President Donald Trump and Republicans in Congress pursued several major efforts to repeal and replace the Affordable Care Act (ACA) but were unable to get a bill through the U.S. Senate in 2017. In 2018, Congress did pass a tax bill that eliminated the ACA’s tax penalty for not obtaining health coverage beginning in 2019.

In December 2019, a federal appeals court panel ruled that the law’s individual mandate is unconstitutional since Congress has set the mandate tax penalty to zero and sent the case back to a lower court to determine how much of the rest of the ACA should be invalidated. The case was first brought by a number of Republican state attorneys general, and the Trump administration now argues that nearly all of the ACA should be overturned. The U.S. Supreme Court has now agreed to review the case.

For information about ACA Marketplace Open Enrollment, including fact sheets and 300+ FAQs, visit our collection of resources on Understanding Health Insurance.

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Medicaid Eligibility, Enrollment Simplification, and Coordination under the Affordable Care Act: A Summary of CMS’s March 23, 2012 Final Rule

This brief provides a summary of the Centers for Medicare and Medicaid Services’ (CMS) March 23, 2012 final rule to implement the ACA provisions relating to Medicaid eligibility, enrollment simplification and coordination. The rule, which is effective Jan. 1, 2014, lays out procedures for states to implement the Medicaid expansion…

Quick Take: An Update on the ACA & HIV: Medicaid Health Homes

We recently wrote about the different ways in which the Affordable Care Act (ACA) changes pathways to health insurance coverage for people with HIV, and chronicled these specifics, as well as several outstanding questions, in a policy brief.  As we noted, among the many provisions of the ACA designed to…

Pulling it Together: How the ACA Can Help The Homeless

Estimates are that there are approximately 630,000 people who are homeless on any given night in the U.S. — about two-thirds in shelters and one-third on the street or without real shelter. Several million people are estimated to experience homelessness over the course of a year. About two-thirds are individuals and the…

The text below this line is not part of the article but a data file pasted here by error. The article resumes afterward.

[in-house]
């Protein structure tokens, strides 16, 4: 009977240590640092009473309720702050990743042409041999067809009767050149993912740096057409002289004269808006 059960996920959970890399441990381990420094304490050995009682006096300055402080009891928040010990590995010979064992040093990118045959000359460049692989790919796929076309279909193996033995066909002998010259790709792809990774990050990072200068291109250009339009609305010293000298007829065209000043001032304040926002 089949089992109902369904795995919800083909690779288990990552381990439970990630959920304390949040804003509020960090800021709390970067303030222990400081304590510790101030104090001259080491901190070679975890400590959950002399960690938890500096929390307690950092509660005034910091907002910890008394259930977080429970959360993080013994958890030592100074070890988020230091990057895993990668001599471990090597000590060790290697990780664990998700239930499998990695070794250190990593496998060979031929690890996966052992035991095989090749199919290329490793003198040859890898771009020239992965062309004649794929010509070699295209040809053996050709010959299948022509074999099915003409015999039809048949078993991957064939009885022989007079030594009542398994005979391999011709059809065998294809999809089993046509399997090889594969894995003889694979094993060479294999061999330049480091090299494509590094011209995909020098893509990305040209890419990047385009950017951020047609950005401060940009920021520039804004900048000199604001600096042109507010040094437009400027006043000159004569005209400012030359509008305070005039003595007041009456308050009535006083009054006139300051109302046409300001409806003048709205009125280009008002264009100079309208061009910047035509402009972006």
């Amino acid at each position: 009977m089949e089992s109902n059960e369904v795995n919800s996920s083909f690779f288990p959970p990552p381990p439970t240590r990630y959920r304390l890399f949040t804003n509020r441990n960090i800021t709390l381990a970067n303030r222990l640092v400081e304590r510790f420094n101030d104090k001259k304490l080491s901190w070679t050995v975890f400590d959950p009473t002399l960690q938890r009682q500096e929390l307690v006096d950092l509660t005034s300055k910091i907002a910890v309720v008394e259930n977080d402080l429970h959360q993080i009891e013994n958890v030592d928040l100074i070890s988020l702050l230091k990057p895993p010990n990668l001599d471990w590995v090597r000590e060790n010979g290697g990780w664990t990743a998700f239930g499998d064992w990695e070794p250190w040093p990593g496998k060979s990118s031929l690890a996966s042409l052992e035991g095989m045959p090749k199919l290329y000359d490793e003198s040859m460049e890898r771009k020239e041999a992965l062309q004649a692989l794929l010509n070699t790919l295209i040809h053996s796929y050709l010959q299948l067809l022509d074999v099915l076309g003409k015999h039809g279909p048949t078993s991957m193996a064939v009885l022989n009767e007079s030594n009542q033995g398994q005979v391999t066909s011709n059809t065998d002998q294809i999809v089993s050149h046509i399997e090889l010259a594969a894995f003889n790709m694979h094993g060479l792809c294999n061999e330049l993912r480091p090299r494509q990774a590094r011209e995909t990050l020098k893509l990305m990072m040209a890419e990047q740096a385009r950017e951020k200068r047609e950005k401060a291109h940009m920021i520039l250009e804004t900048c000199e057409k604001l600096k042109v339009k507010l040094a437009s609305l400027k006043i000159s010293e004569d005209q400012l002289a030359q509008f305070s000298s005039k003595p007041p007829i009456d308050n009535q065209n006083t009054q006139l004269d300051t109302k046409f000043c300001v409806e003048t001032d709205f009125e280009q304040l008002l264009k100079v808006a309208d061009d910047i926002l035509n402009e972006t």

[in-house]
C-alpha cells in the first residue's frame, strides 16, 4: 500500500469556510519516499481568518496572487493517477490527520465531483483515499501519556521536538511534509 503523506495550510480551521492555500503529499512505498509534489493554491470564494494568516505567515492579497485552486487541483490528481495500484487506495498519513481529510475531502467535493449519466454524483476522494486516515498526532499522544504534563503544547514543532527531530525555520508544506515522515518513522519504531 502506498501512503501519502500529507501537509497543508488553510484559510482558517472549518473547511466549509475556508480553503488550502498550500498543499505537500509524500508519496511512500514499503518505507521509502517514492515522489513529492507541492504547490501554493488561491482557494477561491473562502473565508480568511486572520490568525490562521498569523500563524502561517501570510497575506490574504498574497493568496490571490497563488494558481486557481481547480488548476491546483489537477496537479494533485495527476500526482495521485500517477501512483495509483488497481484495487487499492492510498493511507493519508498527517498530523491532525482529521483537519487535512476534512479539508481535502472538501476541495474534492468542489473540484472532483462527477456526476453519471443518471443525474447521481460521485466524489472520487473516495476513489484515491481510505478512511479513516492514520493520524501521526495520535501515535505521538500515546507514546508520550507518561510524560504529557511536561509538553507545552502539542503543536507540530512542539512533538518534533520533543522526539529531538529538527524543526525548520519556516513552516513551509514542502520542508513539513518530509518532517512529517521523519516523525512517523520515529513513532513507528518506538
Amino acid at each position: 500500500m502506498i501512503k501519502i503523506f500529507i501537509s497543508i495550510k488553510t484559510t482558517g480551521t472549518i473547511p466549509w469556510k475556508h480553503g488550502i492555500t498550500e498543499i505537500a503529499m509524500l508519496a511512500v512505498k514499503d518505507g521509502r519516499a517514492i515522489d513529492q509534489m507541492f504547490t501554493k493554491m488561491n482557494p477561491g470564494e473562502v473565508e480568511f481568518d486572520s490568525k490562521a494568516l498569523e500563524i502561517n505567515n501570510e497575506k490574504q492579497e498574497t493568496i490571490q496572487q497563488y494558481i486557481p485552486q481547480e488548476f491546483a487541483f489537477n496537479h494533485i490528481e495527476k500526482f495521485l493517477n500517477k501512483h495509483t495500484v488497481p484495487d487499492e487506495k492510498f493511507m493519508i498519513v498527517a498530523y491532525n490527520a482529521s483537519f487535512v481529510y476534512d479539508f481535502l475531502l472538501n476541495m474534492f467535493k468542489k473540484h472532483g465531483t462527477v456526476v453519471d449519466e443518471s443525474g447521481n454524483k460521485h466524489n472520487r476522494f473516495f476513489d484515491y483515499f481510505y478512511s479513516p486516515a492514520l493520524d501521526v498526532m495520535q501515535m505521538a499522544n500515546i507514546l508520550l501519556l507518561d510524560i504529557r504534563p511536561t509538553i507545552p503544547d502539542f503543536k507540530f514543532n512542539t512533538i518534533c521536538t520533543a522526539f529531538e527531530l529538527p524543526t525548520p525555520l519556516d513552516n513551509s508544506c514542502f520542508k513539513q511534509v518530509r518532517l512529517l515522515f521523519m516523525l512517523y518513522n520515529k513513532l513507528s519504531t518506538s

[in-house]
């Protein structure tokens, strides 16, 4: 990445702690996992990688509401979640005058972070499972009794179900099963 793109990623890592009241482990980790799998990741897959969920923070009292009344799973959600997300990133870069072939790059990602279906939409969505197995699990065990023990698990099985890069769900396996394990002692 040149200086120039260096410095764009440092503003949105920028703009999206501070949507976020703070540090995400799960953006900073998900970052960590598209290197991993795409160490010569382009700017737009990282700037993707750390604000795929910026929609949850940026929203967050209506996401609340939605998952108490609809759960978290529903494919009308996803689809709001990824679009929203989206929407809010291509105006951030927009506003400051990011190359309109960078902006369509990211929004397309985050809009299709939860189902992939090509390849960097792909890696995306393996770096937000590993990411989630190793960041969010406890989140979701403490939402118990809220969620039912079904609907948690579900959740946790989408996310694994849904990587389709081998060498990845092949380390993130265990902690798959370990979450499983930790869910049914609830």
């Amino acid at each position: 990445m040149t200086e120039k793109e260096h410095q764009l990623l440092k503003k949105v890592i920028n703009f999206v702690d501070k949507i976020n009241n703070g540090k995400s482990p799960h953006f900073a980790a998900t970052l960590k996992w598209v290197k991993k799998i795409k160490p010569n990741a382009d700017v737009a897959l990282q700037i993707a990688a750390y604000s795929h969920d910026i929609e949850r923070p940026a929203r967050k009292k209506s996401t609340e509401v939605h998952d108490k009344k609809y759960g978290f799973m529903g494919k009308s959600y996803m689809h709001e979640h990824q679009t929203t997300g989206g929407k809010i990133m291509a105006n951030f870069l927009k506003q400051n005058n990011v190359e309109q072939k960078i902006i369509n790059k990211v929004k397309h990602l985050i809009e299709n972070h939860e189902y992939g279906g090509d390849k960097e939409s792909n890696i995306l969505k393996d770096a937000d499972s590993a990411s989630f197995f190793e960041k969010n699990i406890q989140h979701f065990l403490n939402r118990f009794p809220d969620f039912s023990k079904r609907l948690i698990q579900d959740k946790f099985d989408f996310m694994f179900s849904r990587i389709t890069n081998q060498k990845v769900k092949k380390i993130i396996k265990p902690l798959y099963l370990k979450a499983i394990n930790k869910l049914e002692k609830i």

How the ACA Changes Pathways to Insurance Coverage for People with HIV

There are multiple sources of insurance coverage and care for people with HIV in the United States.  These include public programs, such as Medicaid and Medicare, and the Ryan White HIV/AIDS program, as well as private coverage through an employer or in the individual market. Medicaid, the nation’s principal safety-net…

Coverage of Colonoscopies Under the Affordable Care Act’s Prevention Benefit

The Affordable Care Act (ACA) requires private health insurers to cover recommended preventive services such as colonoscopies without any patient cost-sharing. This report finds that confusion over whether colon cancer screenings are preventive care or treatment means patients sometimes receive unexpected bills for the procedure. The report examines cost-sharing practices for colorectal screenings through interviews with experts and officials in the medical and insurance industries.

This report was co-authored by The Kaiser Family Foundation, American Cancer Society, and National Colorectal Cancer Roundtable.

A Guide to the Supreme Court’s Decision on the ACA’s Medicaid Expansion

On June 28, 2012, the U.S. Supreme Court issued its decision in the case challenging the Affordable Care Act (ACA). The Court upheld the constitutionality of the ACA’s individual mandate, which requires most people to maintain a minimum level of health insurance coverage beginning in 2014. A majority of the…

A Historical Review of How States Have Responded to the Availability of Federal Funds for Health Coverage

This historical review finds that the availability of federal funds has served as an effective incentive for states to provide health coverage to meet the health and long-term care needs of their low-income residents despite state budget pressures. The brief examines the history of earlier experiences and provides important context for how states may respond as they weigh the costs and benefits of expanding their Medicaid programs in 2014 as called for under the Affordable Care Act.

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Filling the need for trusted information on national health issues, the Kaiser Family Foundation is a nonprofit organization based in San Francisco, California.